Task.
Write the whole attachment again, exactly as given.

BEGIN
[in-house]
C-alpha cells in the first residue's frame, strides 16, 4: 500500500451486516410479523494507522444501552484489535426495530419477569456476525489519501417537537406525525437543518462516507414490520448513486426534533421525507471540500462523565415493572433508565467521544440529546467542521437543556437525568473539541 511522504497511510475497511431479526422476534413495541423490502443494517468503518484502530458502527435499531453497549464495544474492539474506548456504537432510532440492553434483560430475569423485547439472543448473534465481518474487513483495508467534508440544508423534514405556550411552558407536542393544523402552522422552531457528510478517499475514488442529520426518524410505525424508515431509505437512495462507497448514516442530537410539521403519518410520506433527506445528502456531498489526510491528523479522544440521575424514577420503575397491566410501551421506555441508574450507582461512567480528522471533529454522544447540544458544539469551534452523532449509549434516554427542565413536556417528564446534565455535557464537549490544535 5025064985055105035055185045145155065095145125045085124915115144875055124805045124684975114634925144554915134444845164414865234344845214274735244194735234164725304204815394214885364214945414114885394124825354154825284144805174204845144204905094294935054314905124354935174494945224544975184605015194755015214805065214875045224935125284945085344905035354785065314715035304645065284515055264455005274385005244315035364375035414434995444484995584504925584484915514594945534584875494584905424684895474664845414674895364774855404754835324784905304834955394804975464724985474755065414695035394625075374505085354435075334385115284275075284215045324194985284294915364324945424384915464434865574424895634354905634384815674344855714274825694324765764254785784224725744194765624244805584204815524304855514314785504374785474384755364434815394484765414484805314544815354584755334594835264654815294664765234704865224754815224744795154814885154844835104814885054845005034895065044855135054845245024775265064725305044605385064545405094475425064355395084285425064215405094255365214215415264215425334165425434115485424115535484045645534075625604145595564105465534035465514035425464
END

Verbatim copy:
[in-house]
C-alpha cells in the first residue's frame, strides 16, 4: 500500500451486516410479523494507522444501552484489535426495530419477569456476525489519501417537537406525525437543518462516507414490520448513486426534533421525507471540500462523565415493572433508565467521544440529546467542521437543556437525568473539541 511522504497511510475497511431479526422476534413495541423490502443494517468503518484502530458502527435499531453497549464495544474492539474506548456504537432510532440492553434483560430475569423485547439472543448473534465481518474487513483495508467534508440544508423534514405556550411552558407536542393544523402552522422552531457528510478517499475514488442529520426518524410505525424508515431509505437512495462507497448514516442530537410539521403519518410520506433527506445528502456531498489526510491528523479522544440521575424514577420503575397491566410501551421506555441508574450507582461512567480528522471533529454522544447540544458544539469551534452523532449509549434516554427542565413536556417528564446534565455535557464537549490544535 5025064985055105035055185045145155065095145125045085124915115144875055124805045124684975114634925144554915134444845164414865234344845214274735244194735234164725304204815394214885364214945414114885394124825354154825284144805174204845144204905094294935054314905124354935174494945224544975184605015194755015214805065214875045224935125284945085344905035354785065314715035304645065284515055264455005274385005244315035364375035414434995444484995584504925584484915514594945534584875494584905424684895474664845414674895364774855404754835324784905304834955394804975464724985474755065414695035394625075374505085354435075334385115284275075284215045324194985284294915364324945424384915464434865574424895634354905634384815674344855714274825694324765764254785784224725744194765624244805584204815524304855514314785504374785474384755364434815394484765414484805314544815354584755334594835264654815294664765234704865224754815224744795154814885154844835104814885054845005034895065044855135054845245024775265064725305044605385064545405094475425064355395084285425064215405094255365214215415264215425334165425434115485424115535484045645534075625604145595564105465534035465514035425464